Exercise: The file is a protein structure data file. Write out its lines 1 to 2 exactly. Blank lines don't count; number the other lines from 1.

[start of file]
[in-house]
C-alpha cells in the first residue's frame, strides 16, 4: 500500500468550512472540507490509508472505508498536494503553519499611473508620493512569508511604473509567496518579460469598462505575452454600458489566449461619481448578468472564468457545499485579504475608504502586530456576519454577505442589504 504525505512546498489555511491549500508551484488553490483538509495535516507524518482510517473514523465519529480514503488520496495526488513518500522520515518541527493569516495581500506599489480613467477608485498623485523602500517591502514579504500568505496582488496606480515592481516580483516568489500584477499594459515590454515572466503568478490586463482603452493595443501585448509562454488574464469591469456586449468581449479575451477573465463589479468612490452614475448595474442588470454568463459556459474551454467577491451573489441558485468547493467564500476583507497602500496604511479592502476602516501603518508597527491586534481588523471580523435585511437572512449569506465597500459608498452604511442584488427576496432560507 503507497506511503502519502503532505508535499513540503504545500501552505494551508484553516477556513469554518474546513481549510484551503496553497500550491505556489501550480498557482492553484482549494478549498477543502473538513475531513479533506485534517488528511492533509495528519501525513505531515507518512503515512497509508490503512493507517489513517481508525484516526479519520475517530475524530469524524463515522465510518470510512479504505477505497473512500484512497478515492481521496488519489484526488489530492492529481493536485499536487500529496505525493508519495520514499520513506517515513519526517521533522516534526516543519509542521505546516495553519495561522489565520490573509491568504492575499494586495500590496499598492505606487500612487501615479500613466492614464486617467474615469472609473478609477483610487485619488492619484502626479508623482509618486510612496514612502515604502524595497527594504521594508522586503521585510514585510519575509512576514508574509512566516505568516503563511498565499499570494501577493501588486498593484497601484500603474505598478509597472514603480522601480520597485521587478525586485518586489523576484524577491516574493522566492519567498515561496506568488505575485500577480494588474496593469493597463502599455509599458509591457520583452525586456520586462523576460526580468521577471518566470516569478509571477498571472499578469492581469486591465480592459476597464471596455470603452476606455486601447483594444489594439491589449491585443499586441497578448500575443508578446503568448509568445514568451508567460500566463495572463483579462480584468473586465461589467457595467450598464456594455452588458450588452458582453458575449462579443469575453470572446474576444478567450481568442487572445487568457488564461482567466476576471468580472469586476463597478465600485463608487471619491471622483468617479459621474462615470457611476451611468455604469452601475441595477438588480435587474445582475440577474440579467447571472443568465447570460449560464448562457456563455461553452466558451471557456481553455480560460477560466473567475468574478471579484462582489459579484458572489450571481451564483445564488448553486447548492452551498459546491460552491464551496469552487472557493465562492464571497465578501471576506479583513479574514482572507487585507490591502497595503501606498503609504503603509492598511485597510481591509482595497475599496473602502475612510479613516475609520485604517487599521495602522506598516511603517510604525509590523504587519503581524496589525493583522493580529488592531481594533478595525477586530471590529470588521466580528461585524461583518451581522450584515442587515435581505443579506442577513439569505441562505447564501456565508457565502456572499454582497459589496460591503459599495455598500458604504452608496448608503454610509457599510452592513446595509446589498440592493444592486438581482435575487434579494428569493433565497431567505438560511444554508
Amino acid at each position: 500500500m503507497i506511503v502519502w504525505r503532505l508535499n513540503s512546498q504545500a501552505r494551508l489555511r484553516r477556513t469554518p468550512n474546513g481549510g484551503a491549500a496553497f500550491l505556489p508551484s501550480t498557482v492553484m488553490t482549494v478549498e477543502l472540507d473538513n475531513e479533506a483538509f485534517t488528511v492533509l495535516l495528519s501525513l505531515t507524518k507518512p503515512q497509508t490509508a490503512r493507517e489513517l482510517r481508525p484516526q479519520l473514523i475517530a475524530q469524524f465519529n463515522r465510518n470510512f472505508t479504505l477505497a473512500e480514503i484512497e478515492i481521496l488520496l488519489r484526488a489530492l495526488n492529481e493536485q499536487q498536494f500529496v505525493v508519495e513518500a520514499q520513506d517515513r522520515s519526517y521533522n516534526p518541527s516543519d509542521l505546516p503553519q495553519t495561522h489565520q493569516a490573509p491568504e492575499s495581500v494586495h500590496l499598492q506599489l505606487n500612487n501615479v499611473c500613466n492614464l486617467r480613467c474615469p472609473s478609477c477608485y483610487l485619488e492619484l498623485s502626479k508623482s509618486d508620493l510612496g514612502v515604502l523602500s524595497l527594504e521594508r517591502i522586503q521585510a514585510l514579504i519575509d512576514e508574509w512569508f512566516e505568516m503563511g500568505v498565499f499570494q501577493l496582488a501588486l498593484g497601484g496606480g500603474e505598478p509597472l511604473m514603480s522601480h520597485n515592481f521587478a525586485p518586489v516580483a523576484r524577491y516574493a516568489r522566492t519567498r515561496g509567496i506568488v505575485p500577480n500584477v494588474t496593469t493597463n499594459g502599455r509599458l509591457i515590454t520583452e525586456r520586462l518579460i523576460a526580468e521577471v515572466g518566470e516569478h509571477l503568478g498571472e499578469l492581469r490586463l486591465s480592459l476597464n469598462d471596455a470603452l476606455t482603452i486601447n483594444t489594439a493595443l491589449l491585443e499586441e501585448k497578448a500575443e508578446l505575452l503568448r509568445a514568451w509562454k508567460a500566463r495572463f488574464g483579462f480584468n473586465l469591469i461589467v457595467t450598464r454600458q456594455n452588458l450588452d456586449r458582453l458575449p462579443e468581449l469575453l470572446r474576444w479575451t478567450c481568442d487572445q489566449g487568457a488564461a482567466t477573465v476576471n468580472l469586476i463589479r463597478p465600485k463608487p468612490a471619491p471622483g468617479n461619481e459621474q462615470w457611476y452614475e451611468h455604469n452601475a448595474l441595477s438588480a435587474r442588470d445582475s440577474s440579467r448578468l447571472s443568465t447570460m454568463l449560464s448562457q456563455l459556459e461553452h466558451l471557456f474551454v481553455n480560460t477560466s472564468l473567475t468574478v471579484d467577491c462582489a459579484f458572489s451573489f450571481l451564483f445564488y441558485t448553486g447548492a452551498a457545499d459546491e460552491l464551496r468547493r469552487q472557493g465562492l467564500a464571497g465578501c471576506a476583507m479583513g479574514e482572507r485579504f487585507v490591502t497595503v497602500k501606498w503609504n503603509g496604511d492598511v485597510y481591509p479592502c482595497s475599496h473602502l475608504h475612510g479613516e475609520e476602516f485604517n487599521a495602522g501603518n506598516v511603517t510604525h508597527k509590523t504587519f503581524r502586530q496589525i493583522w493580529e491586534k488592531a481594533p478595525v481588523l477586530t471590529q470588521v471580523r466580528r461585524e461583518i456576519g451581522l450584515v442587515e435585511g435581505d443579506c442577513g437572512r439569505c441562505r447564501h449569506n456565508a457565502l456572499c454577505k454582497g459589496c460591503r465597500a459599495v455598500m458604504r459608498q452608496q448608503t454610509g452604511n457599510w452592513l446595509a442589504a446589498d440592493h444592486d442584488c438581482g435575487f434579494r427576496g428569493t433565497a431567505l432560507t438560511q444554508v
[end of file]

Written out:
[in-house]
C-alpha cells in the first residue's frame, strides 16, 4: 500500500468550512472540507490509508472505508498536494503553519499611473508620493512569508511604473509567496518579460469598462505575452454600458489566449461619481448578468472564468457545499485579504475608504502586530456576519454577505442589504 504525505512546498489555511491549500508551484488553490483538509495535516507524518482510517473514523465519529480514503488520496495526488513518500522520515518541527493569516495581500506599489480613467477608485498623485523602500517591502514579504500568505496582488496606480515592481516580483516568489500584477499594459515590454515572466503568478490586463482603452493595443501585448509562454488574464469591469456586449468581449479575451477573465463589479468612490452614475448595474442588470454568463459556459474551454467577491451573489441558485468547493467564500476583507497602500496604511479592502476602516501603518508597527491586534481588523471580523435585511437572512449569506465597500459608498452604511442584488427576496432560507 503507497506511503502519502503532505508535499513540503504545500501552505494551508484553516477556513469554518474546513481549510484551503496553497500550491505556489501550480498557482492553484482549494478549498477543502473538513475531513479533506485534517488528511492533509495528519501525513505531515507518512503515512497509508490503512493507517489513517481508525484516526479519520475517530475524530469524524463515522465510518470510512479504505477505497473512500484512497478515492481521496488519489484526488489530492492529481493536485499536487500529496505525493508519495520514499520513506517515513519526517521533522516534526516543519509542521505546516495553519495561522489565520490573509491568504492575499494586495500590496499598492505606487500612487501615479500613466492614464486617467474615469472609473478609477483610487485619488492619484502626479508623482509618486510612496514612502515604502524595497527594504521594508522586503521585510514585510519575509512576514508574509512566516505568516503563511498565499499570494501577493501588486498593484497601484500603474505598478509597472514603480522601480520597485521587478525586485518586489523576484524577491516574493522566492519567498515561496506568488505575485500577480494588474496593469493597463502599455509599458509591457520583452525586456520586462523576460526580468521577471518566470516569478509571477498571472499578469492581469486591465480592459476597464471596455470603452476606455486601447483594444489594439491589449491585443499586441497578448500575443508578446503568448509568445514568451508567460500566463495572463483579462480584468473586465461589467457595467450598464456594455452588458450588452458582453458575449462579443469575453470572446474576444478567450481568442487572445487568457488564461482567466476576471468580472469586476463597478465600485463608487471619491471622483468617479459621474462615470457611476451611468455604469452601475441595477438588480435587474445582475440577474440579467447571472443568465447570460449560464448562457456563455461553452466558451471557456481553455480560460477560466473567475468574478471579484462582489459579484458572489450571481451564483445564488448553486447548492452551498459546491460552491464551496469552487472557493465562492464571497465578501471576506479583513479574514482572507487585507490591502497595503501606498503609504503603509492598511485597510481591509482595497475599496473602502475612510479613516475609520485604517487599521495602522506598516511603517510604525509590523504587519503581524496589525493583522493580529488592531481594533478595525477586530471590529470588521466580528461585524461583518451581522450584515442587515435581505443579506442577513439569505441562505447564501456565508457565502456572499454582497459589496460591503459599495455598500458604504452608496448608503454610509457599510452592513446595509446589498440592493444592486438581482435575487434579494428569493433565497431567505438560511444554508